REVIEW – The Witch (2015)

thewitch

 

 

I liked the advertising for The Witch (i’m not going to write “The VVitch”, though i do think that bit of typographical flair is pretty awesome) quite a bit. The posters look rad. The trailer was rad. I was sold. But I didn’t get a chance to see it for a few days after its release. Then I did! (a fascinating autobiographical story, i know) When I went to check showtimes on Fandango, I saw that The Witch had a “fans” rating of 2.2(ish) and a “critics” rating of 84% (and 54%/88% respectively on Rotten Tomatoes). That made me want to see it 10x more! (critics are so fucking rad, right?) I guess I just assumed that I would like it because I’m too gosh-darned rock-n-roll to follow the sheeple giving the film a low rating. Was I right? Well, let’s get into it, shall we? (and before you Google it, yes, you can be rock-n-roll even if you say “shall we”)

 

A family of super-Christian colonial times folks are banished from their village and church for being too super-Christian. They strike out on their own and things go south pretty quickly when their youngest – a baby – mysteriously disappears. Then crops fail. Traps come up empty. Another kid disappears. And on top of all that, the twins are misbehaving and won’t stop chanting rhyming songs about the creepy black goat they say talks to them. Oh, and there’s a witch that lives in the woods. (at least one)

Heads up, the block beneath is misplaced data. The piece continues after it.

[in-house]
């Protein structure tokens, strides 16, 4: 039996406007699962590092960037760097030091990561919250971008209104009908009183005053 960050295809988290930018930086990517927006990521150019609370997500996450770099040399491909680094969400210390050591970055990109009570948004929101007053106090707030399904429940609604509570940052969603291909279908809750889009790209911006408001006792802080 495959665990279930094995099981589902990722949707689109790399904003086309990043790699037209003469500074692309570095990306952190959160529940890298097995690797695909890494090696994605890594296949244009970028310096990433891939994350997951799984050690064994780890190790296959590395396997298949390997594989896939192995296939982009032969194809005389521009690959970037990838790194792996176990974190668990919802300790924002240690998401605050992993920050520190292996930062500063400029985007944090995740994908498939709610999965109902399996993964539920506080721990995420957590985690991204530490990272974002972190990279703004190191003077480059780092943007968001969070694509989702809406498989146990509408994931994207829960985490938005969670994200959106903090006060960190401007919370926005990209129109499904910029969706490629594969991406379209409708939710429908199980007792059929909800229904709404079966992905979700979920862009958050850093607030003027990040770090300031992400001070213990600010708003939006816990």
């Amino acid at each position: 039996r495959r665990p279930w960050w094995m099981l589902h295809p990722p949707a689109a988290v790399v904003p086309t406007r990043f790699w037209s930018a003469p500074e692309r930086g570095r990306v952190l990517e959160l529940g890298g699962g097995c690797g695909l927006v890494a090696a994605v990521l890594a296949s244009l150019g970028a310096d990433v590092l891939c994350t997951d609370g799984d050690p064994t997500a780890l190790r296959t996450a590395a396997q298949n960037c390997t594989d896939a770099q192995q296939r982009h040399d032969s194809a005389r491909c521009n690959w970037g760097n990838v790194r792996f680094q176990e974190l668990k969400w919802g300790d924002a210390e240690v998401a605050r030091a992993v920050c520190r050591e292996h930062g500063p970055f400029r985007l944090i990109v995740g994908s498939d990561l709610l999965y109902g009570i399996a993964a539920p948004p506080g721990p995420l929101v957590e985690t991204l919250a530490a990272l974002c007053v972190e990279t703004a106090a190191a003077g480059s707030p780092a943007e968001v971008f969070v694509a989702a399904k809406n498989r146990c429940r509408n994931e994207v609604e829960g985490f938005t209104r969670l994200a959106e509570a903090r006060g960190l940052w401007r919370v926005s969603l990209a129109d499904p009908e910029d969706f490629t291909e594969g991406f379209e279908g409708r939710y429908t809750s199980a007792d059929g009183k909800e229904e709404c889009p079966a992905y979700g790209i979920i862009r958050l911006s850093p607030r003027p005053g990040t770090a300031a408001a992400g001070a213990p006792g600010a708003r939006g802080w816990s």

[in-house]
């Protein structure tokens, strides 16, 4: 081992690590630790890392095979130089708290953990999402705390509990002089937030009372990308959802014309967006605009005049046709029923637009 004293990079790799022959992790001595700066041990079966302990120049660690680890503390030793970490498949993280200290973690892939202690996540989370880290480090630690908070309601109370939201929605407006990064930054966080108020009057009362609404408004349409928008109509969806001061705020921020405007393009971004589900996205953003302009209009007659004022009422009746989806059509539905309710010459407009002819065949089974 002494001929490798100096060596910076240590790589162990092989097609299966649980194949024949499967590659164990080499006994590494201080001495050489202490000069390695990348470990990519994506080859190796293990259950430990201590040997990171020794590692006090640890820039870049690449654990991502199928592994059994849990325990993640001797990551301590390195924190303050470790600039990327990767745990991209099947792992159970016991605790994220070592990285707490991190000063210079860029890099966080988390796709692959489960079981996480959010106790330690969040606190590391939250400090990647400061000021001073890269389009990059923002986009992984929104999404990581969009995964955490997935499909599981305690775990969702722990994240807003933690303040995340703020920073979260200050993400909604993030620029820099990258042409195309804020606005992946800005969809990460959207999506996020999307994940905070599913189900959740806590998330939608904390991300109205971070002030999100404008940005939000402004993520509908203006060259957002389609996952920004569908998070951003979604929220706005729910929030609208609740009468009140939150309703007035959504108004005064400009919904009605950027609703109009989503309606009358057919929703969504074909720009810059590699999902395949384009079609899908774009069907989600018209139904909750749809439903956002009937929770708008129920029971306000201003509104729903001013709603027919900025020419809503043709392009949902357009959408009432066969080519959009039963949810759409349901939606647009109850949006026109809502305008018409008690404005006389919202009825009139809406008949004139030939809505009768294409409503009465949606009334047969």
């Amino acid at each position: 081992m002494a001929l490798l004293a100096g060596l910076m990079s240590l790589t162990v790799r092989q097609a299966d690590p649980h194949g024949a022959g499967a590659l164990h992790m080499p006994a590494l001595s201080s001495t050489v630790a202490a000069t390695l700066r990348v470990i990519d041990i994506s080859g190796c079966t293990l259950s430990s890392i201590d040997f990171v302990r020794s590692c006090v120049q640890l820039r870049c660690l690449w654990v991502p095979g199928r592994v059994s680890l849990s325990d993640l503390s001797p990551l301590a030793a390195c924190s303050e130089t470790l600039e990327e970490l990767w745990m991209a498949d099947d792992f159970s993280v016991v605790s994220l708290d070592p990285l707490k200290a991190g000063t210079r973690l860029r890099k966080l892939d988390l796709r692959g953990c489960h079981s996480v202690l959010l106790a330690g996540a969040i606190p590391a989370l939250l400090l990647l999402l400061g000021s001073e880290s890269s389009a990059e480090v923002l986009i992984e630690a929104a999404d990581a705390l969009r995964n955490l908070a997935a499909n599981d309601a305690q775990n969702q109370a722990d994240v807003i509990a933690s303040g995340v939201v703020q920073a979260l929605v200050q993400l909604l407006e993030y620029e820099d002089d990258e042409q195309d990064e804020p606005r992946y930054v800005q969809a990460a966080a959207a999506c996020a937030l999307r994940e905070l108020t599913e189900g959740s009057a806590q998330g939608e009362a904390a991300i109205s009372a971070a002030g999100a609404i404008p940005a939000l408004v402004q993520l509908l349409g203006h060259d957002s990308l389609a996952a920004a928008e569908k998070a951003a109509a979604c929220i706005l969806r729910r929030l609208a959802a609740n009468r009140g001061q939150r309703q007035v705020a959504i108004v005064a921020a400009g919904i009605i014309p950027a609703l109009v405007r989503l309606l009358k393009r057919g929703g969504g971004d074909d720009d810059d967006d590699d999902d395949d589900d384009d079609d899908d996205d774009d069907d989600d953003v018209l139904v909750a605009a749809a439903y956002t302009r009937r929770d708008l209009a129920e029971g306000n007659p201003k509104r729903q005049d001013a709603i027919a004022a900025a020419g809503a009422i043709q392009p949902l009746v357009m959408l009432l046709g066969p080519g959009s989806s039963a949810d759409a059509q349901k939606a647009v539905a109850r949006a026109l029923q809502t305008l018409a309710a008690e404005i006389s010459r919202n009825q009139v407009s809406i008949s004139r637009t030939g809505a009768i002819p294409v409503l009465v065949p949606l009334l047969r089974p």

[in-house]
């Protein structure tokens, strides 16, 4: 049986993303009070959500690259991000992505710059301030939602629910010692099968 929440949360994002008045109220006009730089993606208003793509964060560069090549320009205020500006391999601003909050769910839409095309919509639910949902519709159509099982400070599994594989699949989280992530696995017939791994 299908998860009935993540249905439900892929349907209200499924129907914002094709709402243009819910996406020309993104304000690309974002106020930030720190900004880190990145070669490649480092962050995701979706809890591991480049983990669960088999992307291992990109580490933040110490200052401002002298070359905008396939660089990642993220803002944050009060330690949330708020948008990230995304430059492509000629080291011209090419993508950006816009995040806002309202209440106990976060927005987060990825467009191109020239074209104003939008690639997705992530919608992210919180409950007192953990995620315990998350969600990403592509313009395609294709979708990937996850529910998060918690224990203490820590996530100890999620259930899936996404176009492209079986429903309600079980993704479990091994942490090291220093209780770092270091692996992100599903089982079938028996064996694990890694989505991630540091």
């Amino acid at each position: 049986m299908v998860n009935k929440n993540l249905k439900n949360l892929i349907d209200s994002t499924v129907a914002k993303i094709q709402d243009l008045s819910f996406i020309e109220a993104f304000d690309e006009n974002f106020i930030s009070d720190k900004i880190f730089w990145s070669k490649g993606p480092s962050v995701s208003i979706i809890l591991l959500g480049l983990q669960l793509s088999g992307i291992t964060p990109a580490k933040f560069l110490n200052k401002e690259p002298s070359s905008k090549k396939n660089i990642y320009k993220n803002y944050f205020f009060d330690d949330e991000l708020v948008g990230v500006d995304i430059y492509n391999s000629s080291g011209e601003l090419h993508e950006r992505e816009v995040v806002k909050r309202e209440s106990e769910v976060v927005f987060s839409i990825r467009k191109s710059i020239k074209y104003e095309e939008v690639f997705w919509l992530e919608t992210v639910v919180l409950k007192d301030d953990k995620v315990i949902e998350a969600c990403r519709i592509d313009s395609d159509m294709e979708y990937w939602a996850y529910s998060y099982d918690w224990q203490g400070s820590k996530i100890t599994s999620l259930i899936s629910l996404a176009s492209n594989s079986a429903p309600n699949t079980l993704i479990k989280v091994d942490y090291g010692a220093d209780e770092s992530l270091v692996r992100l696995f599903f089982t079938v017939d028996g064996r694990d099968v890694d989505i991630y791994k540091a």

The Witch is a beautifully shot and deliberately paced horrific family drama period piece. That may sound like I’m being evasive about pinning down a genre, but i’m not. It is a horror film. It’s important to mention that it’s a family drama because so much of the horror is rooted in the relationships among the members of this God-fearing family. (i guess i mention that it’s a period piece because i don’t want you to go into it thinking the witch is going to be sending threatening texts from her iPhone) I’ve seen that there’s been a bit of a debate over whether this is truly horror or not. I’ve talked about what I think makes a horror movie a few times in the past, so I won’t go into that again. But I will say that superb production, character depth, and intelligent writing does not preclude a film from being considered horror. (i guess that puts me in the scrum) The Witch has all three. It’s a film that left me wondering why more wide-release genre films aren’t sophisticated, smart, artistic, slow-build stories. Then I remembered that 2.2 star rating from the “fans” on Fandango. And the modest (though relatively successful) sub-$10mil opening weekend. It’s sad that genre “purists” may dismiss a superbly-crafted film out-of-hand for not meeting some arbitrary standards of “real” horror. This film (and this level of filmmaking/storytelling) deserves to be supported by everyone, ESPECIALLY horror fans. This isn’t “elevating the genre”. On the contrary – horror is rife with examples of great filmmaking and pinnacles of artistic expression from expensive studio films to the straight-to-video, micro-budget work of gorehound auteurs. The Witch is simply a supreme example of what can be done when a horror film is expertly crafted. It may have attracted the attention of non-horror fans, causing the hardcore to bristle with genre-definition-protecting indignation, but that can only lead to good things (bigger investments, higher expectations, etc.) for ALL of us “real” horror fans.

 

The Final Cut: The Witch is a gorgeous example of expert storytelling that will terrify audiences with its glimpses of the grotesque and gruesome interspersed among the increasingly tragic trials of an accursed family.

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